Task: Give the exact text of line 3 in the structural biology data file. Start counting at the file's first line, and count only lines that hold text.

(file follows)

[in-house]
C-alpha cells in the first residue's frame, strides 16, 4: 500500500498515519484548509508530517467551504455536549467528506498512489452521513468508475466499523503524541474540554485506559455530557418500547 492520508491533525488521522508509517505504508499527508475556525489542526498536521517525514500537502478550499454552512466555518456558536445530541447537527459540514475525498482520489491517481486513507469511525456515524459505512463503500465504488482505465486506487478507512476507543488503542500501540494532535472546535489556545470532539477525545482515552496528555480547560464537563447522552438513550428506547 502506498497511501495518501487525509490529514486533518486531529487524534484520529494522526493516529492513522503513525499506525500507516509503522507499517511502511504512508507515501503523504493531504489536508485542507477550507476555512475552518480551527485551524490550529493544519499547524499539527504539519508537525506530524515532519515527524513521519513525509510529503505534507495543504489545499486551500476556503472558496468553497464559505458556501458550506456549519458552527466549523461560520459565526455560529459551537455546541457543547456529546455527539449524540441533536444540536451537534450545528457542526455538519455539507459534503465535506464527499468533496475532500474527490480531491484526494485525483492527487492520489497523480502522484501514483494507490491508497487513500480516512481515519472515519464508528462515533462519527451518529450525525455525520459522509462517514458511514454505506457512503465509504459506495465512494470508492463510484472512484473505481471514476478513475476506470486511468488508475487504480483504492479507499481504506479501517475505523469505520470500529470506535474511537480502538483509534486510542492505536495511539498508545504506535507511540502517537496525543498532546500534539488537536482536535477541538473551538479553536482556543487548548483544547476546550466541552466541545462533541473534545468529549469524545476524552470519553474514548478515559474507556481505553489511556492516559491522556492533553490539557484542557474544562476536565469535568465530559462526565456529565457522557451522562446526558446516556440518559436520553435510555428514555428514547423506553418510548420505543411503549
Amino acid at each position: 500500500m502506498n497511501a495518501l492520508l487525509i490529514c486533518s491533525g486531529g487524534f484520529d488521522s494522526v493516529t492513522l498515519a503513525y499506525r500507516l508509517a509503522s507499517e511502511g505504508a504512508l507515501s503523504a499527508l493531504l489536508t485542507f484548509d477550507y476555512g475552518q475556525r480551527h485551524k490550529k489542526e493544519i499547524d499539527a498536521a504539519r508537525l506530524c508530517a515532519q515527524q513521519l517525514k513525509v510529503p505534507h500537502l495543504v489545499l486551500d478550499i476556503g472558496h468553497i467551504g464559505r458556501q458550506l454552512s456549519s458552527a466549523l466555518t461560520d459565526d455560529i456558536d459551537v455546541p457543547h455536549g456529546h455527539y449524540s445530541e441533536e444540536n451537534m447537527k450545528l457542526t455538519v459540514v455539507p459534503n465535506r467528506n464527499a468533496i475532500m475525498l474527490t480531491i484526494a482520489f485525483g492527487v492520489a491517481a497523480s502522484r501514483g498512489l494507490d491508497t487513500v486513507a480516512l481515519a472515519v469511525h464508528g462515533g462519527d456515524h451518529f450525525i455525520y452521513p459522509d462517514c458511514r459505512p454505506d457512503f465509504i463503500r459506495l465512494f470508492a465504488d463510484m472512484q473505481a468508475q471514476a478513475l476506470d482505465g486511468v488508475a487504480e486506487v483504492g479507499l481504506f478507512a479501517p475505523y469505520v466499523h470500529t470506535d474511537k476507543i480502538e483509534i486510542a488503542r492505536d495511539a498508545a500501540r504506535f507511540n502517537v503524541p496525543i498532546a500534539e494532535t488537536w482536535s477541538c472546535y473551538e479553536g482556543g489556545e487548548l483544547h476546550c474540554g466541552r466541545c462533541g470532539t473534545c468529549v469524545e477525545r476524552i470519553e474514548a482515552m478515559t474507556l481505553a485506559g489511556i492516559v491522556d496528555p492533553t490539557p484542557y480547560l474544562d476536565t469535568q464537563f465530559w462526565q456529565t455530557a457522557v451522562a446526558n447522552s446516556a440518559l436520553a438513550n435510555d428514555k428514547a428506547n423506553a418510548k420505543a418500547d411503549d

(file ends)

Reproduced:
Amino acid at each position: 500500500m502506498n497511501a495518501l492520508l487525509i490529514c486533518s491533525g486531529g487524534f484520529d488521522s494522526v493516529t492513522l498515519a503513525y499506525r500507516l508509517a509503522s507499517e511502511g505504508a504512508l507515501s503523504a499527508l493531504l489536508t485542507f484548509d477550507y476555512g475552518q475556525r480551527h485551524k490550529k489542526e493544519i499547524d499539527a498536521a504539519r508537525l506530524c508530517a515532519q515527524q513521519l517525514k513525509v510529503p505534507h500537502l495543504v489545499l486551500d478550499i476556503g472558496h468553497i467551504g464559505r458556501q458550506l454552512s456549519s458552527a466549523l466555518t461560520d459565526d455560529i456558536d459551537v455546541p457543547h455536549g456529546h455527539y449524540s445530541e441533536e444540536n451537534m447537527k450545528l457542526t455538519v459540514v455539507p459534503n465535506r467528506n464527499a468533496i475532500m475525498l474527490t480531491i484526494a482520489f485525483g492527487v492520489a491517481a497523480s502522484r501514483g498512489l494507490d491508497t487513500v486513507a480516512l481515519a472515519v469511525h464508528g462515533g462519527d456515524h451518529f450525525i455525520y452521513p459522509d462517514c458511514r459505512p454505506d457512503f465509504i463503500r459506495l465512494f470508492a465504488d463510484m472512484q473505481a468508475q471514476a478513475l476506470d482505465g486511468v488508475a487504480e486506487v483504492g479507499l481504506f478507512a479501517p475505523y469505520v466499523h470500529t470506535d474511537k476507543i480502538e483509534i486510542a488503542r492505536d495511539a498508545a500501540r504506535f507511540n502517537v503524541p496525543i498532546a500534539e494532535t488537536w482536535s477541538c472546535y473551538e479553536g482556543g489556545e487548548l483544547h476546550c474540554g466541552r466541545c462533541g470532539t473534545c468529549v469524545e477525545r476524552i470519553e474514548a482515552m478515559t474507556l481505553a485506559g489511556i492516559v491522556d496528555p492533553t490539557p484542557y480547560l474544562d476536565t469535568q464537563f465530559w462526565q456529565t455530557a457522557v451522562a446526558n447522552s446516556a440518559l436520553a438513550n435510555d428514555k428514547a428506547n423506553a418510548k420505543a418500547d411503549d